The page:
A Marine’s ride across the country

Rob Jones and other cyclist set off from Fallon to Silver Springs in another leg of Jones journey to reach his final destination oft Marine Corps Base Camp Pendleton. From left are Brian Bartltt, Mike Anderson and Jones.

Rob Jones and other cyclist set off from Fallon to Silver Springs in another leg of Jones journey to reach his final destination oft Marine Corps Base Camp Pendleton. From left are Brian Bartltt, Mike Anderson and Jones.

It was a beautiful day in Fallon for Rob Jones, a Marine veteran, double amputee and Paralympian who is continuing his journey to San Diego on a trip he started in October.

Jones joined the U. S. Marine Corps Reserve in 2006 as a combat engineer. He deployed in 2008 to Iraq and in 2010 to Afghanistan. While in Afghanistan pushing into Taliban territory to clear an area of improvised explosive devices (IEDs), Jones found one that changed his life forever.

Jones sustained injuries to both his legs that resulted in two amputations above the knee. He was taken to the National Naval Medical Center for the first part of his recovery and then transferred to Walter Reed Army Medical Center for the rest of his rehabilitation. At Walter Reed Army Medical Center, doctors tailored Jones with prosthetics.

“It was challenging to relearn how to walk with two prosthetics,” Jones said, “But once I had that down, I challenged myself again and relearned how to ride an upright bicycle and run. I also picked up rowing at that time too.”

Jones became so intrigued with rowing he decided to train for the 2012 Paralympics. Honorably discharged from the Marine Corps in 2011, he immediately started training for the Paralympics. Hard worked paid off for Jones and his partner because they brought home the bronze medal in their event.

Jones, touched by the support he received while he was recovering, felt compelled to give back to those who gave to him, so they can continue to give to others.

“It’s simple, really. I am committed to giving back to the charitable organizations that were there for me in my darkest hours,” Jones said. “They helped me stand back up on new legs, learn how to walk again, then ride a bike again, then become a world-class rower. Now, with the help of patriotic and generous Americans, I am attempting to pay it forward, so those organizations can help even more wounded soldiers, like me, in their time of greatest need.”

Jones left from Bar Harbor, Maine, for his coast-to-coast journey on Oct. 14 and is estimated to arrive in San Diego in April. By the time Jones reaches his final destination, Marine Corps Base Camp Pendleton, he will have ridden 5,400 miles, averaging 35 miles per day.

“Most people don’t understand just how difficult it is to ride a bike with prostheses,” Jones said. “Most people use their quads, calves and glutes to pedal, while I am only able to use my glutes. It’s extremely challenging, but I’m determined to achieve my goal.”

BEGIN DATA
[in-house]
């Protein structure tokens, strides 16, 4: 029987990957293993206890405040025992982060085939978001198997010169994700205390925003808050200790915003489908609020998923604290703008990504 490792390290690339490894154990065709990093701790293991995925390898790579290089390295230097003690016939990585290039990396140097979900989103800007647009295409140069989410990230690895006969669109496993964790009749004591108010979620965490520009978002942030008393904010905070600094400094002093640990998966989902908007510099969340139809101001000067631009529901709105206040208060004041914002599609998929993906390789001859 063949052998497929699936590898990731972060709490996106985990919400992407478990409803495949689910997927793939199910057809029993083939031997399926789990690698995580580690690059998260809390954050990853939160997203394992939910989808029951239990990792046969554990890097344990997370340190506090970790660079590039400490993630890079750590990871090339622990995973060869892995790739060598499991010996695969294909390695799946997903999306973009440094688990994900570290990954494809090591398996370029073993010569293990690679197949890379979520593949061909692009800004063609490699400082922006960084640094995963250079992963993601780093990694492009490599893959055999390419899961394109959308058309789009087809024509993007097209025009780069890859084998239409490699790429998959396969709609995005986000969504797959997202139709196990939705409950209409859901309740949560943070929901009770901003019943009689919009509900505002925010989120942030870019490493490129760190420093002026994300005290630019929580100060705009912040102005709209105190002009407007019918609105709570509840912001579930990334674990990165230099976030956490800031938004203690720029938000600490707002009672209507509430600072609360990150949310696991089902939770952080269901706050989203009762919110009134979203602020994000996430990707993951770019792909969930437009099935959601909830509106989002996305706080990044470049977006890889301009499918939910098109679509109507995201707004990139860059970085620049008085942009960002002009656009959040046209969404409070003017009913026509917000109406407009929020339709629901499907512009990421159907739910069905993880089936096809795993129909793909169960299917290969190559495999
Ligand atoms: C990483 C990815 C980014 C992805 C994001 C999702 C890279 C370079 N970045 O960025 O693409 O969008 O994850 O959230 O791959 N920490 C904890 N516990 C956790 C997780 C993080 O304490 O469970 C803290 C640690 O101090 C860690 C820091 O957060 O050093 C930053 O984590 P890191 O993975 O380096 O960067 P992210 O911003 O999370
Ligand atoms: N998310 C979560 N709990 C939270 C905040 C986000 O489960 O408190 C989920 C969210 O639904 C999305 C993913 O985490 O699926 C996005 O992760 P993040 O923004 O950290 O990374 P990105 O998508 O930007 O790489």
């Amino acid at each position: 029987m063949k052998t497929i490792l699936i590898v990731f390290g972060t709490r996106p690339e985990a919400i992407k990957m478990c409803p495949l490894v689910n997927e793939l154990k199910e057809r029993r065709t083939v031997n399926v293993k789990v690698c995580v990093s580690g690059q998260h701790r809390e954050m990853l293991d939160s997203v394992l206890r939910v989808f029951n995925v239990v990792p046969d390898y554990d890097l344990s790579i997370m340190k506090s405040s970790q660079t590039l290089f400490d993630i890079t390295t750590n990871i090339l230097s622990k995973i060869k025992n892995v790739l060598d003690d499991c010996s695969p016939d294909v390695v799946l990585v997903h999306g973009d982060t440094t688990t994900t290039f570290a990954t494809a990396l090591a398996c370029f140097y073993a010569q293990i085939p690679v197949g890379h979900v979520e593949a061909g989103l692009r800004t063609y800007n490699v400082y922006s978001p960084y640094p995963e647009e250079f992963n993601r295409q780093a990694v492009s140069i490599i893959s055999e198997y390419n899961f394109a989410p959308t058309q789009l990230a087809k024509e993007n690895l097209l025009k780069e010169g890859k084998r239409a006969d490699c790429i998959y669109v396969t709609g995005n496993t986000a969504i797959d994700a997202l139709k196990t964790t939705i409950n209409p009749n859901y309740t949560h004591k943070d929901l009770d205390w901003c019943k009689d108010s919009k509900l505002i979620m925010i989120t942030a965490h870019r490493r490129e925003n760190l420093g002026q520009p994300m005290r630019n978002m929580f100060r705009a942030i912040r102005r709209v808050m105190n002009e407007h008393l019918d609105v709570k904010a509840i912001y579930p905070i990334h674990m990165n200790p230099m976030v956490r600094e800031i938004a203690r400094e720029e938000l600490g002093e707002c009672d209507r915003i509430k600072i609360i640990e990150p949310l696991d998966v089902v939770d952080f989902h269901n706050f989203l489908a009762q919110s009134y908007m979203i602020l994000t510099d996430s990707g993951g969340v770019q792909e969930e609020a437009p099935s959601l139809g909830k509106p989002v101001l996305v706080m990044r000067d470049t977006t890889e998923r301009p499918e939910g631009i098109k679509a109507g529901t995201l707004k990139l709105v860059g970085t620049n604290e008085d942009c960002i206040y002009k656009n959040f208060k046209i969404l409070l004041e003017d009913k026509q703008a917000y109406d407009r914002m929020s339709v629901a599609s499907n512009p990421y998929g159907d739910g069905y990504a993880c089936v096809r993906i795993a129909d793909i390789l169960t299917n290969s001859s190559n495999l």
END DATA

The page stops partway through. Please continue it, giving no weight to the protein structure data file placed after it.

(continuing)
Jones is trying to raise $1 million in donations for the charities that supported him. One hundred percent of the proceeds donated to Jones’ journey will go to the following charities: The Coalition to Salute America’s Heroes, the Semper Fi Fund and Ride 2 Recovery.

“It’s important to me that people know I’m not getting anything out of this financially,” Jones said. “While I am accepting certain in-kind sponsorships from companies that want to support me, any cash they provide will go straight to the charities. Just like the funds individuals donate. This is truly all about giving back.”

Ironically, Jones said he hasn’t had any trouble with the police or residents until he traveled U. S. Highway 50 through Nevada.

“It’s funny they call 50 the loneliest highway in the world but yet riding on it was the only time I’ve had the police called on me for taking up too much of the roadway,” he said.

A warm welcoming reception hosted by Mayor Ken Tedford Jr. welcomed Jones in Fallon. Residents, vets, representatives from Naval Air Station Fallon and U. S. Sens Harry Reid and Dean Heller were among the several who came out to show their support for Jones mission.

Tedford presented Jones with a key to the city and read a proclamation declaring March 17, 2014, as Rob Jones day.

“Rob’s effort is important on many levels,” Tedford said. “He’s bringing awareness on the roll of our armed forces protecting us everyday … shining light on the price our soldiers pay standing post while serving their country and perhaps most importantly providing an example of the human spirit that searches for meaning in life and strives to fulfill it. Rob is a shining example of bravery and unwavering determination of the human spirit.”

The show of support kept coming from the guest speakers. Rear Admiral Andy Lewis, commander of the Naval Strike and Air Warfare Center shed some words of encouragement.

“Rob is a testament of Americas next greatest generation, a generation of selfless heroes,” Lewis said. “Rob has graced us with his presence to teach us all of the kind of young heroes this country continues to produce.”

Jones thanked the crowd and speakers after the kind words that were said about him.

“Thank you all for your support,” Jones said. “I’ve enjoyed about as much as I can going up and down mountains in Nevada. The people here have been really great; I’ve gotten a really nice reception through out the state and here in Fallon. We’ve been allowed to stay in the Comfort Inn for three nights free of charge. It shows you how patriotic and appreciative this town is and I think this state in general. I’d like to thank everyone who came out to honor me and support my cause, I really appreciate it.”


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